V-1 and V-2 visas are regulated under the terms of the Legal Immigration Family Equity Act (LIFE Act).
A V visa is a nonimmigrant visa created to allow families to stay together while waiting for the processing of immigrant visas.
A V visa allows a spouse and unmarried children under the age of 21 of a Lawful Permanent Resident to access, live and work in the United States as non-immigrants until they become lawful permanent residents.
The spouse receives a V-1 visa and the children are given a V-2 or V-3 visa.
United States Citizenship and Immigration Services (USCIS) states you can apply for a V visa if you filed Form I-130, Petition for Alien Relative, for a family member on or before December 21, 2000. This includes unmarried children under 21 listed on the petition.
Alternatively, a family member may have been waiting three years since filing the Form I-130 or the immigrant visa is not available on an approved Form I-130 petition, the application to adjust status is pending or the petition for an immigrant visa is pending.
To be eligible for a V-1 visa, an immigrant must demonstrate either:
- Proof of legal marriage to a permanent resident/green card holder.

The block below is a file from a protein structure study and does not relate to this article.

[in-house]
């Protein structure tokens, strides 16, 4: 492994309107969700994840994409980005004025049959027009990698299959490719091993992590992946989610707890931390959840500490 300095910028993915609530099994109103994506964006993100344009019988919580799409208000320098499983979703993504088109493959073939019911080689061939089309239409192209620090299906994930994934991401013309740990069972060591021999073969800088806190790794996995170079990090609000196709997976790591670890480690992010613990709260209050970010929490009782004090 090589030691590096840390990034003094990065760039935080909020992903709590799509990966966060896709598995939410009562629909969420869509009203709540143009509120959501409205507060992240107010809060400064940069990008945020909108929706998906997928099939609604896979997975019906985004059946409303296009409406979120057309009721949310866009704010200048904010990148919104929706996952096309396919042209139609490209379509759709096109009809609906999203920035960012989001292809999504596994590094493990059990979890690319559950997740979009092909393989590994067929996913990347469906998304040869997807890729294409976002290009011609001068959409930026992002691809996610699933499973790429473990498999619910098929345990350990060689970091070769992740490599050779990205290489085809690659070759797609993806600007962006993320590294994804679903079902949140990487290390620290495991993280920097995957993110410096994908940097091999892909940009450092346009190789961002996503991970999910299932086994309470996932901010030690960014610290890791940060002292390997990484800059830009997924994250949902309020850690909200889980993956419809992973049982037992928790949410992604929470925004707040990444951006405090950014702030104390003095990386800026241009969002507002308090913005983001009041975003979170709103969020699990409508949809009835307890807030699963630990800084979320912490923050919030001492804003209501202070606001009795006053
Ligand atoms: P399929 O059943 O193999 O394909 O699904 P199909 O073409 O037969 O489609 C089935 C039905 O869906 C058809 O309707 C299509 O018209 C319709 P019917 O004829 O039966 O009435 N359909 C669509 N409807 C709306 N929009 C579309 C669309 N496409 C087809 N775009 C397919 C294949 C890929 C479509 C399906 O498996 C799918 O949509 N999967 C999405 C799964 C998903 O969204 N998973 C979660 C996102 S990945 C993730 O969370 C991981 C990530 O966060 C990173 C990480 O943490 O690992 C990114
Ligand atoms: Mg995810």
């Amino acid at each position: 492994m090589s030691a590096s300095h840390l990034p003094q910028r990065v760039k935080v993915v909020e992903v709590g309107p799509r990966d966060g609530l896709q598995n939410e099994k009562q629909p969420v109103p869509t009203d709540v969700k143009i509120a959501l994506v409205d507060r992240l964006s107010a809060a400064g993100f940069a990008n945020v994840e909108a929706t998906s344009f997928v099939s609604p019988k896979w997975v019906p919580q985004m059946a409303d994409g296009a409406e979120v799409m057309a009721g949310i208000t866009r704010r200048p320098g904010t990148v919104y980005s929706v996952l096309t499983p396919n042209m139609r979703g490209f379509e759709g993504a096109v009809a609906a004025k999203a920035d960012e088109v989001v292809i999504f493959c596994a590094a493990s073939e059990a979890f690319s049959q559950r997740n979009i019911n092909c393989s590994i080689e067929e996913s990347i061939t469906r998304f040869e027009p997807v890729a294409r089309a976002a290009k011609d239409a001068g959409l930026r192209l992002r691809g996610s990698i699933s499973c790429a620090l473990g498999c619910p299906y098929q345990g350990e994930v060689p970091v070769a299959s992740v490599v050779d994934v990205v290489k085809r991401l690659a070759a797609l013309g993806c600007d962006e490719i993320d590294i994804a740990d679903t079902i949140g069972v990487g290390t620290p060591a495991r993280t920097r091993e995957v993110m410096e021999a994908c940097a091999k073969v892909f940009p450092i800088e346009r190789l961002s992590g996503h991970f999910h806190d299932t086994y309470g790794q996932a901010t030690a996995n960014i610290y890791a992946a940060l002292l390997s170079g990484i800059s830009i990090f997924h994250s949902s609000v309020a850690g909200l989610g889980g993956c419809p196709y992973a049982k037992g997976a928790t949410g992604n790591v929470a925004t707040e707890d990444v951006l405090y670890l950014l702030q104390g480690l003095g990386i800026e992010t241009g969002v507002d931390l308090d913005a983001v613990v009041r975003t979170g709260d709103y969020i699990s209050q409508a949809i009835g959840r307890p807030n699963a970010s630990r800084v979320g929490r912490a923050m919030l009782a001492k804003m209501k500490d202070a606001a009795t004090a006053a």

- The permanent resident/green card holder must have filed an I-130, Petition for Alien Relative, on the behalf as his or her spouse as the principal beneficiary before December 21, 2000, and
- Either an immigrant visa is not currently available, the spouse of the green card holder has a pending application for adjustment of his or her status, or a spouse has a pending application for an immigrant visa.
To demonstrate eligibility for a V-2 visa, an immigrant must show:
- The child applicant is unmarried,
- The child is under the age of 21 at the time of the application.
- The child is an offspring of a permanent resident/green card holder,
- The green card holder parent filed form I-130, Petition for Alien Relative, on behalf of the child, identifying the child as the principal beneficiary before December 21, 2000, and
- Either an immigrant visa is not currently available, the minor has a pending application for adjustment of his or her status, or the child has an application being processed or pending for an immigrant visa.
V-1 and V-2 visas have been one of the most significant vehicles to immigration in the United States in recent years, allowing families to remain together pending applications for green cards. However, family-based immigration is currently being questioned by the White House.
Every year, there are about 480,000 family-based visas available every year, states the American Immigration Council.
The Trump administration is seeking a move toward a more “merit-based” immigration system. Read more about V visas on our website.
For help on any family immigration matter please call our Austin immigration attorneys at (512) 474-4445.